create barcode image c# SQL to Find Members Who Have Entered Both Tournaments 24 and 36 in Font

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Listing 5-14. SQL to Find Members Who Have Entered Both Tournaments 24 and 36
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(Using a Self Join)
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SELECT e1.MemberID FROM Entry e1 INNER JOIN Entry e2 ON e1.MemberID = e2.MemberID WHERE e1.TourID = 24 AND e2.TourID = 36
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If you compare Listings 5-13 and 5-14, you will see how similar they are. They will both produce exactly the same result. You will probably find one or other to be more intuitive.
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Many queries require us to obtain information from two rows of a table. This turns up in a number of situations. The main ones are where we have self relationships or questions involving the word both.
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Self Relationships
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We have a self relationship when different instances of a class are related to each other. In the example in this chapter, we had that members are coaches of other members. Queries about coaches or coaching relationships require self joins, which take two copies of the table and join them. The self join to provide the names of members and their coaches follows. The copy with the information about the member has the alias m, and the copy with information about the coach has the alias c.
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SELECT m.LastName, m.FirstName, c.LastName, c.FirstName FROM Member m INNER JOIN Member c ON m.Coach = c.MemberID
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C HA PTER 5 S ELF JOINS
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Questions Involving the Word Both
Questions with the word both often mean we need to look at two rows in a table. In our example, we wanted to find the MemberID of members who have entered both tournaments 24 and 36. We needed to find two rows in the Entry table (e1 and e2) for that member: one for tournament 24 and the other for tournament 36. The following is the calculus-based SQL statement:
SELECT e1.MemberID FROM Entry e1, Entry e2 WHERE e1.MemberID = e2.MemberID AND e1.TourID = 24 AND e2.TourID = 36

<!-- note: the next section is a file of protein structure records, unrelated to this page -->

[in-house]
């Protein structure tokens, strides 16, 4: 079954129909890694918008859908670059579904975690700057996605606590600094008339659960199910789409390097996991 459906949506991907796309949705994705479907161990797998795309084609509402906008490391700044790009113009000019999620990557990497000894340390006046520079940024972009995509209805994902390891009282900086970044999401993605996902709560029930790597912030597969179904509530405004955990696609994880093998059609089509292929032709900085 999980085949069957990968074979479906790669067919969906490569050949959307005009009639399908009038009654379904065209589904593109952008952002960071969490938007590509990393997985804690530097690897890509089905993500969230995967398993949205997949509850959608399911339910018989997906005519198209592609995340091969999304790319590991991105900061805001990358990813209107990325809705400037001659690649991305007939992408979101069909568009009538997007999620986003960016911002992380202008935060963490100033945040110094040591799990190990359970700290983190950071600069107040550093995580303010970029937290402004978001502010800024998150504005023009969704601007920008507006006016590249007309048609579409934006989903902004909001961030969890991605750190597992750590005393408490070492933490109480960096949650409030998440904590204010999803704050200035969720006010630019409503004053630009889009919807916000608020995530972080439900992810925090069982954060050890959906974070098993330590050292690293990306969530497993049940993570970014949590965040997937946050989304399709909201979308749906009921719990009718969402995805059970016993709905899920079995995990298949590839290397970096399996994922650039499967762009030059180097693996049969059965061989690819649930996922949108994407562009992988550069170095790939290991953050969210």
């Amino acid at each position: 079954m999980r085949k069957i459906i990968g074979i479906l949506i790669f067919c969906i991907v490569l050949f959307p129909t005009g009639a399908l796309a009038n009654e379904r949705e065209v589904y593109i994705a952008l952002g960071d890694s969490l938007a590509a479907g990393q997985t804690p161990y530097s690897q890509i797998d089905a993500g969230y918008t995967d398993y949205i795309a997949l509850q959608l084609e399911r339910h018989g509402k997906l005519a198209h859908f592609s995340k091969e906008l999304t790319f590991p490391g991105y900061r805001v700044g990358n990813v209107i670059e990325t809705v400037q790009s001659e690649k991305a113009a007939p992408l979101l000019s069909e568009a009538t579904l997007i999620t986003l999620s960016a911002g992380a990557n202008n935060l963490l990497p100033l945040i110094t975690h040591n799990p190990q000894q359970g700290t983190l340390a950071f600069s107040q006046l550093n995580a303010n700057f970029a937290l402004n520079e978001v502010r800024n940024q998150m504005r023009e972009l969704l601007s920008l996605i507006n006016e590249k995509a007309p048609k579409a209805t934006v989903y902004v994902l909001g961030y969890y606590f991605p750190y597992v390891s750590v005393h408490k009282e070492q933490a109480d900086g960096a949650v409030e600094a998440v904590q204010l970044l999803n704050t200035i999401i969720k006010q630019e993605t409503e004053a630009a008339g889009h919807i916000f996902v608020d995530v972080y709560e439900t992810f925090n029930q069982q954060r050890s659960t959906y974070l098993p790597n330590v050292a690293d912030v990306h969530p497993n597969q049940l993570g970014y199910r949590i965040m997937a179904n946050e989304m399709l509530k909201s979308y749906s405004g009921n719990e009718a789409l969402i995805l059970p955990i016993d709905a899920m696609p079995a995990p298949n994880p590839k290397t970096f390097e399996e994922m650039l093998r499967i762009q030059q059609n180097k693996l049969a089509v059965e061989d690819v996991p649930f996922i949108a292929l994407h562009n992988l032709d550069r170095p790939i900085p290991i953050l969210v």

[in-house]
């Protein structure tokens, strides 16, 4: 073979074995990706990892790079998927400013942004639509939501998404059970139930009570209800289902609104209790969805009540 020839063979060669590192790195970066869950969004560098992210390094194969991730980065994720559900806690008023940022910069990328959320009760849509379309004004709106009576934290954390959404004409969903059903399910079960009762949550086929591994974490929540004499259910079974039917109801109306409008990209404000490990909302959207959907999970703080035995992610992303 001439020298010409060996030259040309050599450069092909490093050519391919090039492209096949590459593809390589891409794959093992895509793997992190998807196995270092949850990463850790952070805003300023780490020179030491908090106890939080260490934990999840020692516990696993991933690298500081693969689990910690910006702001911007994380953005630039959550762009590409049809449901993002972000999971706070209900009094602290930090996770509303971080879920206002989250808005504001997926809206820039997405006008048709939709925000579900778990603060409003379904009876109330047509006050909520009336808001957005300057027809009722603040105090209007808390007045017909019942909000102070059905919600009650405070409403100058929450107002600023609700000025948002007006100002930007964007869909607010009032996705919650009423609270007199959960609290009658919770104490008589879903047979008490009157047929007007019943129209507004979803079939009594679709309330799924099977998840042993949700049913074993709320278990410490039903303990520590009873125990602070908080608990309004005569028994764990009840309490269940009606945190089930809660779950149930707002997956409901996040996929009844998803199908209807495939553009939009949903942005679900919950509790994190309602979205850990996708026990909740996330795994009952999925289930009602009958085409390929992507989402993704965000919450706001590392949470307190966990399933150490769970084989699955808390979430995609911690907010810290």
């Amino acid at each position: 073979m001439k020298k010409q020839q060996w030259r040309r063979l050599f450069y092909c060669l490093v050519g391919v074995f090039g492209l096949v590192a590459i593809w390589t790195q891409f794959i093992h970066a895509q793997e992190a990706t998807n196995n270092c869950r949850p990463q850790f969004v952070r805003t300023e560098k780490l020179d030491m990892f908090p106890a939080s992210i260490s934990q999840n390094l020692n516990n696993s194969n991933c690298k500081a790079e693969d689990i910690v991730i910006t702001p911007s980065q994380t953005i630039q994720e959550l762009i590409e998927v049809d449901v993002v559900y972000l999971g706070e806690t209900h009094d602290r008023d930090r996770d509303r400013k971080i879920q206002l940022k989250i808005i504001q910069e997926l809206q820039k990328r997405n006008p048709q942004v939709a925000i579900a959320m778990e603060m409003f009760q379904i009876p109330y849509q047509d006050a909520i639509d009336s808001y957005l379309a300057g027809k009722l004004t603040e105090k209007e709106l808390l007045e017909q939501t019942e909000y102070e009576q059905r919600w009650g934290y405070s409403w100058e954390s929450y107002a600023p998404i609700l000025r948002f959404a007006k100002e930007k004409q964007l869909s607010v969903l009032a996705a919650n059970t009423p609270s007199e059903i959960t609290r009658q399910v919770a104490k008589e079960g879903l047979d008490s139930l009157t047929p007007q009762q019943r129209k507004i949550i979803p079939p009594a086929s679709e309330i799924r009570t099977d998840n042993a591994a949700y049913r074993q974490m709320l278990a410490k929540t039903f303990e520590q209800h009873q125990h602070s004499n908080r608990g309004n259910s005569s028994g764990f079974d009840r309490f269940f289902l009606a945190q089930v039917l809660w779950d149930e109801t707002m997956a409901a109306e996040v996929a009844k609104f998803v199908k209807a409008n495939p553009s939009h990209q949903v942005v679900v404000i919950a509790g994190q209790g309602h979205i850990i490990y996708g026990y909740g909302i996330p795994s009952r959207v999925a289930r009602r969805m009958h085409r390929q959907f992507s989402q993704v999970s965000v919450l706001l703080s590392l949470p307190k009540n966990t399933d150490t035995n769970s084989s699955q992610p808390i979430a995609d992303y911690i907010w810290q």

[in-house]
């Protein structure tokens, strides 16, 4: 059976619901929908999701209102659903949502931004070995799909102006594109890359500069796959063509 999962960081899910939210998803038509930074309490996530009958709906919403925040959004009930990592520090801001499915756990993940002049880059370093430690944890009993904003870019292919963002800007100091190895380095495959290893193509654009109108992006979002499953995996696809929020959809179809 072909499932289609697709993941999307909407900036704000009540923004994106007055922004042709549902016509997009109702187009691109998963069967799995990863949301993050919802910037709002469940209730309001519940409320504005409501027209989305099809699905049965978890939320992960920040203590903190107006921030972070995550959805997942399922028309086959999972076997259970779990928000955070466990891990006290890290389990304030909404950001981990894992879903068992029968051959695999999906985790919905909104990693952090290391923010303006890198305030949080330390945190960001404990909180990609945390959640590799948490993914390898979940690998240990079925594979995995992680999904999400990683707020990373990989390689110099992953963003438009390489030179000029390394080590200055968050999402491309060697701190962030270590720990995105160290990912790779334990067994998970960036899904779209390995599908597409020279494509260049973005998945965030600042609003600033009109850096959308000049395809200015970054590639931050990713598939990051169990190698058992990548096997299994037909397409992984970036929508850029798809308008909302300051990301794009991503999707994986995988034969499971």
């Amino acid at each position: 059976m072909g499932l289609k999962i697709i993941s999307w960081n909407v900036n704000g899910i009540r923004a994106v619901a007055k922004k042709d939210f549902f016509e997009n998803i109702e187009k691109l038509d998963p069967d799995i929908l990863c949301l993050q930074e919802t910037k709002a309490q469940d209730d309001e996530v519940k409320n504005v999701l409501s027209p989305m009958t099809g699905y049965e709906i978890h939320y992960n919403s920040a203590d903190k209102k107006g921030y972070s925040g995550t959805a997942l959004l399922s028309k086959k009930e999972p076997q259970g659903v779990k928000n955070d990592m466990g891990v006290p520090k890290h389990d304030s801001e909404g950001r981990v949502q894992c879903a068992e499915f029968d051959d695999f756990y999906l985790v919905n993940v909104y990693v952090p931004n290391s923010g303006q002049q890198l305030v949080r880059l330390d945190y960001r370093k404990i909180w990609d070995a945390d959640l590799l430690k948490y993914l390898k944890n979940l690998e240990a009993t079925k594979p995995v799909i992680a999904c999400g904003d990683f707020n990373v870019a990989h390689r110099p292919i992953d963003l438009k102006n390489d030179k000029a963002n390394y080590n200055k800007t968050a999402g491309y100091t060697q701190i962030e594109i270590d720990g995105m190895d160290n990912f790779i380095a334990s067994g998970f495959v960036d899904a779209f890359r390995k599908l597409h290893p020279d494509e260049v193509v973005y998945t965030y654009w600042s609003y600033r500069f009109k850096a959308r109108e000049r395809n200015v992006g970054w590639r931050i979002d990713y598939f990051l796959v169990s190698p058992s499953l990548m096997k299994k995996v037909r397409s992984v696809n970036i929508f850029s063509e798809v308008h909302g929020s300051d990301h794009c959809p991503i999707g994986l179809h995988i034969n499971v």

This statement is equivalent to a self join between two copies of the Entry table (on e1.MemberID = e2.MemberID), followed by a select condition to find the rows for the two tournaments.
More Than One Relationship Between Tables
n order to get correct information from your database, it is essential that the design is appropriate and you understand it properly. You have already seen simple relationships between tables (for example, each member is associated with one member type), and in 5, we looked at self relationships (for example, members may coach other members). Another situation that occurs frequently is where there is more than one relationship between two tables.
Representing Multiple Relationships Between Tables
Let s look at the model in Figure 6-1, which shows how we might incorporate the idea of teams into our club database. The top line in Figure 6-1 can be interpreted, from left to right, as that a particular member might manage (at most) one team; and from right to left, as that each team has exactly one manager. The bottom relationship means, from left to right, that a particular member might play in (at most) one team; and from right to left, that a team has at least one member and could have many members playing for it.
Figure 6-1. Two relationships between the Member and Team classes
CHAPTER 6 MORE THAN ONE RELATION SHIP BE TWEEN TA BLES
We can represent this model by introducing a new table, Team, into our database. The top relationship can be represented by including a foreign key field Manager in the Team table, and the bottom relationship can be represented by including a foreign key field Team in the Member table. Some sample rows from the two tables (with some of the columns in Member hidden) are shown in Figure 6-2.
Member
Team
Figure 6-2. Foreign keys Team in Member table and Manager in Team table to represent the
relationships in Figure 6-1
From the Member table, we can see that four people play for TeamB (Brenda Nolan, William Cooper, Robert Pollard, and Betty Young) and from the Team table, we can see that member 153 (Brenda Nolan) is the manager of TeamB. The eagle-eyed will notice that there is nothing in the data model that says whether or not a manager must be a member of the team. TeamB s manager is a member of TeamB, whereas TeamA s manager 239 (Thomas Spence) is not a member of TeamA. The only constraints implied by the foreign keys are that the manager of a team must be in the Member table and a member can belong only to a team that exists in the Team table.
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